If the work used is not in the public domain, users are always required to obtain a license. Websites providing royalty free music make it very easy (and, in some cases, free) to get this permission; popular examples include Incompetech and Aalborg Soundtracks.

Fair Use

Copyright law does not only entail a set of restrictions; there is also a series of exceptions covered by the term ‘fair use’. Fair Use is a US legal doctrine helping to ‘prevent a too rigid application of copyright law that would stifle the very creativity the law is designed to foster’. It stipulates that people can use copyrighted material under certain circumstances, such as criticism, commentary, educational purposes, scholarship, research and news reporting. Section 107 of the Copyright Act calls for consideration of four factors in evaluating a question of fair use: the purpose and character of use (whether it is commercial, or non-profit), the nature of the copyrighted work, the amount and substantiality of the portion used in relation to the copyrighted work as a whole and the effect of the use on the potential market for or value of the copyrighted work.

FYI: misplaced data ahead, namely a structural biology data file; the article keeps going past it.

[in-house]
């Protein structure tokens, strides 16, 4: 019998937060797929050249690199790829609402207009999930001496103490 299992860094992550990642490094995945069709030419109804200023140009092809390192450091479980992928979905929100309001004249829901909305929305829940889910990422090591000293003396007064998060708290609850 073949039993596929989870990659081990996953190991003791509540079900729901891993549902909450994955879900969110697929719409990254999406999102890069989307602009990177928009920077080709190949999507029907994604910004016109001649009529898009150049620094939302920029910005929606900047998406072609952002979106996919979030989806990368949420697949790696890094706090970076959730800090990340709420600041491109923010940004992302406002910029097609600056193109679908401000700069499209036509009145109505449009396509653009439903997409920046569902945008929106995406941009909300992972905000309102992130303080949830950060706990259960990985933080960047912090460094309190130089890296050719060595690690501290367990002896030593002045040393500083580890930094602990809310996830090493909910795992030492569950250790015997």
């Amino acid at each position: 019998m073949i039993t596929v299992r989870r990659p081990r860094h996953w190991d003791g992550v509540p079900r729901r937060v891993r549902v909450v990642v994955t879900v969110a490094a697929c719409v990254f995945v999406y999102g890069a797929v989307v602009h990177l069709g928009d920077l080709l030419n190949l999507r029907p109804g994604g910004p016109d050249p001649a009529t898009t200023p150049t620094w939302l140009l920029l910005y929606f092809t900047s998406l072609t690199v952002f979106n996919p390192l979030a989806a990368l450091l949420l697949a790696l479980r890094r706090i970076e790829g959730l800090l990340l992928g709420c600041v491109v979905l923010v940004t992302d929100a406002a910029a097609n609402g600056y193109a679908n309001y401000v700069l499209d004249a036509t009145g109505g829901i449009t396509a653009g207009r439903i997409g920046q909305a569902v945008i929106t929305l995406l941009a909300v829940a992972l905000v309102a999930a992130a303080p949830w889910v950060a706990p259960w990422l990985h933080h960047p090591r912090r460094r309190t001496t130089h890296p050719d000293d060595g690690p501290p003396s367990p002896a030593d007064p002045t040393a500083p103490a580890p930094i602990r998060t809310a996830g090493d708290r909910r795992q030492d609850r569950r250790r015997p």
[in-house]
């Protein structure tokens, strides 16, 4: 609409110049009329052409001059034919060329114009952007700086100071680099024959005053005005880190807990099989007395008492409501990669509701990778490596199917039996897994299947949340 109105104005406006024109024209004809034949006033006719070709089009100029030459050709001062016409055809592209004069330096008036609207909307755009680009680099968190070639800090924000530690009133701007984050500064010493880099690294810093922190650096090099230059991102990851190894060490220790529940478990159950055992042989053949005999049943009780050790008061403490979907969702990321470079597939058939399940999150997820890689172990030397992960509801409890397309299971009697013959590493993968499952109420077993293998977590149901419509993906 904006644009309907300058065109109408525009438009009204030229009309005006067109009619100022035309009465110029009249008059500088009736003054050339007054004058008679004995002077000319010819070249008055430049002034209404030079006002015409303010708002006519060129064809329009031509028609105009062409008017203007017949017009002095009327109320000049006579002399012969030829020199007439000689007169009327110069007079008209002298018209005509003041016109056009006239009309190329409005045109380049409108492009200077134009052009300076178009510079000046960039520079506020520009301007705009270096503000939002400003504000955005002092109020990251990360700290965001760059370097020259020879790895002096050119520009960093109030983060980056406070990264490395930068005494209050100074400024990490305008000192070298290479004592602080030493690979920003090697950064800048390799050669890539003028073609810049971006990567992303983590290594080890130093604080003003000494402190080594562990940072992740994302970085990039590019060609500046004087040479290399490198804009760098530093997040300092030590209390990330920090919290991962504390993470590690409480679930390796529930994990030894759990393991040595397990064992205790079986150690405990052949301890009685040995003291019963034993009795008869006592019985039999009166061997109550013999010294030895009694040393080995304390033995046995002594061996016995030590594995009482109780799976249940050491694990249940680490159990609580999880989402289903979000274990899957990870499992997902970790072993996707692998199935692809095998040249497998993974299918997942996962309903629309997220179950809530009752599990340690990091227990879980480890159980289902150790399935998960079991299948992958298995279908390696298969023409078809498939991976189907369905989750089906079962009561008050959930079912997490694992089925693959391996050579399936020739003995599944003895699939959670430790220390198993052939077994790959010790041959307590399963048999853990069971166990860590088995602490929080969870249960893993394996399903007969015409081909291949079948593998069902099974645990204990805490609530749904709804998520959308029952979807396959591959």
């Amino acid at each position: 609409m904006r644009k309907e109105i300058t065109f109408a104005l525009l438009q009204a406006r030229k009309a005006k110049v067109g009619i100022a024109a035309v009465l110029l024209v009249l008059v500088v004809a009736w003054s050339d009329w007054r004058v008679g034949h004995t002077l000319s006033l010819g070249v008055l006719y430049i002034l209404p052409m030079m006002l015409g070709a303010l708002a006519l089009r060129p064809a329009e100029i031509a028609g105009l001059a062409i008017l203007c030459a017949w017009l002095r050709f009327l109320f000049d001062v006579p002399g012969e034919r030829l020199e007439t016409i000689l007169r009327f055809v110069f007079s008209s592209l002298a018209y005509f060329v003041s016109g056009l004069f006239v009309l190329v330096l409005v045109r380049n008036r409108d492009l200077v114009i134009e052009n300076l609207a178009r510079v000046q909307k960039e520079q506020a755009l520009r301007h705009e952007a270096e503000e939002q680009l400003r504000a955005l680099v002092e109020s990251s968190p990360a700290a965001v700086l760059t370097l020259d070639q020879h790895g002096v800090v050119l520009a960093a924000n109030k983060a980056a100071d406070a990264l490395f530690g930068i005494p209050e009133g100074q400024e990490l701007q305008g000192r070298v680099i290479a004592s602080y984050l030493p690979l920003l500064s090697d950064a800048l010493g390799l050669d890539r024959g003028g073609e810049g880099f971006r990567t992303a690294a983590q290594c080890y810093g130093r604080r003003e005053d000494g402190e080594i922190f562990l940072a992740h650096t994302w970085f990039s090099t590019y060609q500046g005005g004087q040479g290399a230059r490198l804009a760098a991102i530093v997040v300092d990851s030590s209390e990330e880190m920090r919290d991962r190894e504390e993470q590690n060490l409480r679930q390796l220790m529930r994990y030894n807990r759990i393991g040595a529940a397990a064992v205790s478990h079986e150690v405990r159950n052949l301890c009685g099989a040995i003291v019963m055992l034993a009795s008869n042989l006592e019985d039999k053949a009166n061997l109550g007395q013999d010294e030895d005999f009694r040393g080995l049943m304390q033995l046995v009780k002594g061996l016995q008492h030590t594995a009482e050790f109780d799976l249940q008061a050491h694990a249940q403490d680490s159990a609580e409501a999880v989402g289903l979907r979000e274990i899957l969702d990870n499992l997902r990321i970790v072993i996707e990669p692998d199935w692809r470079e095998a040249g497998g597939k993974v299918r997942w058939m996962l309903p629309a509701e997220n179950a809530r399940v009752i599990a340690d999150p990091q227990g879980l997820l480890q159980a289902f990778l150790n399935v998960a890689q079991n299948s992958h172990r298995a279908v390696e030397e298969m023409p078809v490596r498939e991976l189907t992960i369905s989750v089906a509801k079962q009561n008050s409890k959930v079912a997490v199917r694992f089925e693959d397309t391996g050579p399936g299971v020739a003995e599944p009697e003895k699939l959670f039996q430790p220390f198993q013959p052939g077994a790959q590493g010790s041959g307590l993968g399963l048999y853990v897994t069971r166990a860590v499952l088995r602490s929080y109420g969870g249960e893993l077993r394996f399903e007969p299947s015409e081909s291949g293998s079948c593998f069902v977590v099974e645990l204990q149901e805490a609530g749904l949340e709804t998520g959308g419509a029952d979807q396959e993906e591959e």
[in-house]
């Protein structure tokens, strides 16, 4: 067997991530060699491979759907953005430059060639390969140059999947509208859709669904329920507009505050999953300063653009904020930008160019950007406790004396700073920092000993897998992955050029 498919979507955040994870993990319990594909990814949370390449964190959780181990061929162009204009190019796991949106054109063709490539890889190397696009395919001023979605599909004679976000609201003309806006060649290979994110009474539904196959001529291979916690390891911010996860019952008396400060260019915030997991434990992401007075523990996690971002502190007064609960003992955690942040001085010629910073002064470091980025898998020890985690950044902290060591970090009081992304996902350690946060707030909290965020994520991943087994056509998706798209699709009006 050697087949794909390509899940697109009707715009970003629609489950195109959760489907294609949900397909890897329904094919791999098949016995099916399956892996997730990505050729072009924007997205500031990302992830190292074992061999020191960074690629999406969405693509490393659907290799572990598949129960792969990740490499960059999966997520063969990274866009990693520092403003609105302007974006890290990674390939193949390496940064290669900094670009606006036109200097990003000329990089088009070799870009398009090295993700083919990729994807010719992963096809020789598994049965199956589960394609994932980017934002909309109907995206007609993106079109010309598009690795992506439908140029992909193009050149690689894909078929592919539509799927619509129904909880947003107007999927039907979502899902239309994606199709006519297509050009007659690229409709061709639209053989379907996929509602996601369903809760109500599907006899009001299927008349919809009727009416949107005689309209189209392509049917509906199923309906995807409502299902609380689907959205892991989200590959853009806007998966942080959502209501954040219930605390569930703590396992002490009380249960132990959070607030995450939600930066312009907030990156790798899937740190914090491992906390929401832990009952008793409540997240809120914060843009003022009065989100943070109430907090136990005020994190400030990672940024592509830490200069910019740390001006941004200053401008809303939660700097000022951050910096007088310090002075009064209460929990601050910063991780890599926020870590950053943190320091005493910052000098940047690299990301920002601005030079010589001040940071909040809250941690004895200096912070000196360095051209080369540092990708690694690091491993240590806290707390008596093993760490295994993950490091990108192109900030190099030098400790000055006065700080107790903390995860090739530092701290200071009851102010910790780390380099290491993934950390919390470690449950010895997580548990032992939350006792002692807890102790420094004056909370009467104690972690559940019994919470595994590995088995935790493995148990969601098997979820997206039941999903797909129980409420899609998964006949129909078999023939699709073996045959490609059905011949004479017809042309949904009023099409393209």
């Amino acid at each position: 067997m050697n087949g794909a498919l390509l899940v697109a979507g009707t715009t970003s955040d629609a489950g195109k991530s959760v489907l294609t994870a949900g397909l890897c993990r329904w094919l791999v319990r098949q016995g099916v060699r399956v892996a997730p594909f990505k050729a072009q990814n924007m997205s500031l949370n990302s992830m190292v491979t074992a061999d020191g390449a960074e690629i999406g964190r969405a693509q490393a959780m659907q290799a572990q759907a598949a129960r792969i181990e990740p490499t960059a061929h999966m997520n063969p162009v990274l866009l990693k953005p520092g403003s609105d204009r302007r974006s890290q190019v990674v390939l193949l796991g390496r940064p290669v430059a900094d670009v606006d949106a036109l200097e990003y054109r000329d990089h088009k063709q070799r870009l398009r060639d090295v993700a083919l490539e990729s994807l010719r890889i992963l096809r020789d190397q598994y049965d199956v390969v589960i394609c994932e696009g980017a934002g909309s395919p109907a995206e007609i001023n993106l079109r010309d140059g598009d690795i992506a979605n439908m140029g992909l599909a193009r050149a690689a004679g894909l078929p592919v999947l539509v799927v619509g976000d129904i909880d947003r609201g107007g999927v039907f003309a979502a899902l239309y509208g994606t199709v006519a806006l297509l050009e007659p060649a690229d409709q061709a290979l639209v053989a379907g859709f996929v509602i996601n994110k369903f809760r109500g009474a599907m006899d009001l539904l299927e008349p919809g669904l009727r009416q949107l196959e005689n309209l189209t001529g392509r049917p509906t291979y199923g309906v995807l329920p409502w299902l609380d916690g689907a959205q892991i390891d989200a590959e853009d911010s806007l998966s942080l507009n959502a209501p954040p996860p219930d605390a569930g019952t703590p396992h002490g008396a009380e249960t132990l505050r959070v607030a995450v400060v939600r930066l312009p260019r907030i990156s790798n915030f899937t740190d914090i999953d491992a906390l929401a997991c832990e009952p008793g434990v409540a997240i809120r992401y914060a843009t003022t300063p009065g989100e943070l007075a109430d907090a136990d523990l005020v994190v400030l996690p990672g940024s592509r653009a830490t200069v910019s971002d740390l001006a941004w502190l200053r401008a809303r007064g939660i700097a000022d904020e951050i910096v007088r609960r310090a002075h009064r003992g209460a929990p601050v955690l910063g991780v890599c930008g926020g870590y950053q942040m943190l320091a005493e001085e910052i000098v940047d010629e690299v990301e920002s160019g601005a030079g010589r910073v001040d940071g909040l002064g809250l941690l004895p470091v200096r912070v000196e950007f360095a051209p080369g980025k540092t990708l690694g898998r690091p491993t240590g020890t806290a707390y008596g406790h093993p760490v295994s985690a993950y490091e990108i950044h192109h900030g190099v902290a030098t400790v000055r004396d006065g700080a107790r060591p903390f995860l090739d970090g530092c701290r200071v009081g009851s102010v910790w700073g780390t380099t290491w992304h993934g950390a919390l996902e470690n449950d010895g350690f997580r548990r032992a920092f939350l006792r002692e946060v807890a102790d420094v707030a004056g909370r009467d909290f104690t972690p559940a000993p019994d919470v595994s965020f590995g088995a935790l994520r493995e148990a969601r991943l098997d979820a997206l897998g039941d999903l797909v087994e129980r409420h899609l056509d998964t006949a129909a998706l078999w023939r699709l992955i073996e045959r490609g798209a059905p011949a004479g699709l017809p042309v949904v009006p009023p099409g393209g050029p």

Many YouTubers assume that as long as their video is ‘fair use’, no copyright infringement claims can be made against them, but this is not the case. The concept of fair use does not protect from legal action being taken against a user, but from being found guilty of copyright infringement in a lawsuit. If the copyright holder does not agree with the content of a video, for example, they can still decide to settle the matter in court. Furthermore, while, for example, educational videos fall under ‘fair use’, users must be able to prove that the music used in them is required for teaching purposes; using a hit single as background music to a make-up tutorial would still not be justifiable.